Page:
Imagine being unable to move, but your mind remained perfectly healthy yet you had no way to communicate. How would you survive and endure?
That, in essence, was the predicament of Martin Pistorius, who fell into a mysterious coma as a young boy. In a special NPR
report on Pistorius,
he says his mind functioned perfectly after falling into a coma, yet he could not move or speak — for 12 years.
In the late '80s, Pistorius came down with a strange illness at age 12— possibly cryptococcal meningitis — and lost the ability to move, speak, or even make eye contact.
Doctors eventually told his parents, Rodney and Joan Pistorius, he was essentially in a persistent vegetative state and advised them to take him home and keep him comfortable until he died.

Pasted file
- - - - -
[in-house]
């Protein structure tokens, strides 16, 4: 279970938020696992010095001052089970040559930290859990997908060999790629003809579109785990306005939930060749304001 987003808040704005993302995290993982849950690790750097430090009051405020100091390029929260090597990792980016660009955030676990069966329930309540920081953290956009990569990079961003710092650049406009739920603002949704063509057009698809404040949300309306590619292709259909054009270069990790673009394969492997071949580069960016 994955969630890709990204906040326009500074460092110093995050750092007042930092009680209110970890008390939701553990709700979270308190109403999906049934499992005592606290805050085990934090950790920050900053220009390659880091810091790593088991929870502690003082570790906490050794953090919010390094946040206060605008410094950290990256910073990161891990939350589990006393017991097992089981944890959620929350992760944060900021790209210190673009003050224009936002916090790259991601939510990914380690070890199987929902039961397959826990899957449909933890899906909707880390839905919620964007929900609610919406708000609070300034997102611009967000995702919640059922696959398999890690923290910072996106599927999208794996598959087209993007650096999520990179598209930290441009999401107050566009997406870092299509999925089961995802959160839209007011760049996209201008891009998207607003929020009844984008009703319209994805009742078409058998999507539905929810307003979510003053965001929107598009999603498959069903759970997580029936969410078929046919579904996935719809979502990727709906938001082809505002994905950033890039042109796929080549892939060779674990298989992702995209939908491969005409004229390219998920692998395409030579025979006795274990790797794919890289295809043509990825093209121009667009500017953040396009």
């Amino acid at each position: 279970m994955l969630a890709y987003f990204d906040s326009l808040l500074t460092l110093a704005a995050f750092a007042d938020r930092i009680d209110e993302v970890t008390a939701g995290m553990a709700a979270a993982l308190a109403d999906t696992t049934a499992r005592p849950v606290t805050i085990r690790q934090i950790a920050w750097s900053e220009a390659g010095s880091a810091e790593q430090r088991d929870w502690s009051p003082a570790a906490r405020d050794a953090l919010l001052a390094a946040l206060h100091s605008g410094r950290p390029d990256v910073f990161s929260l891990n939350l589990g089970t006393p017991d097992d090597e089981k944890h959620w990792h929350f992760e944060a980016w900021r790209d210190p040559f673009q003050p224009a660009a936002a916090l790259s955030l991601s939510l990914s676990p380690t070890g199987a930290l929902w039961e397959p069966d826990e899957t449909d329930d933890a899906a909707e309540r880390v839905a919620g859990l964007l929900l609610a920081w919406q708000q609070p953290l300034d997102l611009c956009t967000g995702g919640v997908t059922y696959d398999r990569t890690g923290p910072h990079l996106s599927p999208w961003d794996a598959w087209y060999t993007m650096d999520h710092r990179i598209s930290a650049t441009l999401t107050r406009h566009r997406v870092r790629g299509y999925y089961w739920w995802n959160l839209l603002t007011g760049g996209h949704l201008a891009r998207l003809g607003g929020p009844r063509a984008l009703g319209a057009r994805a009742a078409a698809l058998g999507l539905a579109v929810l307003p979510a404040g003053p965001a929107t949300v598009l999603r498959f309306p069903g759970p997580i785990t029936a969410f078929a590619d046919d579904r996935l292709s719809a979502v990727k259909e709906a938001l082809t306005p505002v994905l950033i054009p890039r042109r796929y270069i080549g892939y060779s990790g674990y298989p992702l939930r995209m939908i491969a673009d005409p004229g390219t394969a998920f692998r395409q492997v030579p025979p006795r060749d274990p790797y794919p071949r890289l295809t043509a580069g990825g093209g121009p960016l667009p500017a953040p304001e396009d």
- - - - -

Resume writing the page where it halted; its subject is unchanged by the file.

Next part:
But he didn't die. For 12 long years.
"Martin just kept going, just kept going," his mother tells NPR, confiding that she remembers looking at Martin one day and saying: " 'I hope you die.' I know that's a horrible thing to say. I just wanted some sort of relief."
She didn't think her son could hear her words. But, in fact, he did.
"Yes, I was there, not from the very beginning, but about two years into my vegetative state, I began to wake up," says Martin, now age 39 and living in Harlow, England.
He thinks he began to wake up when he was 14 or 15 years old. "I was aware of everything, just like any normal person," Martin says.
But although he could see and understand everything, he couldn't move his body.
"Everyone was so used to me not being there that they didn't notice when I began to be present again," he says. "The stark reality hit me that I was going to spend the rest of my life like that — totally alone."
Over time, Martin began to regain his ability to move, and speak. Today he believes his recovery inexplicable neurological developments and a painstaking battle to prove that he existed.
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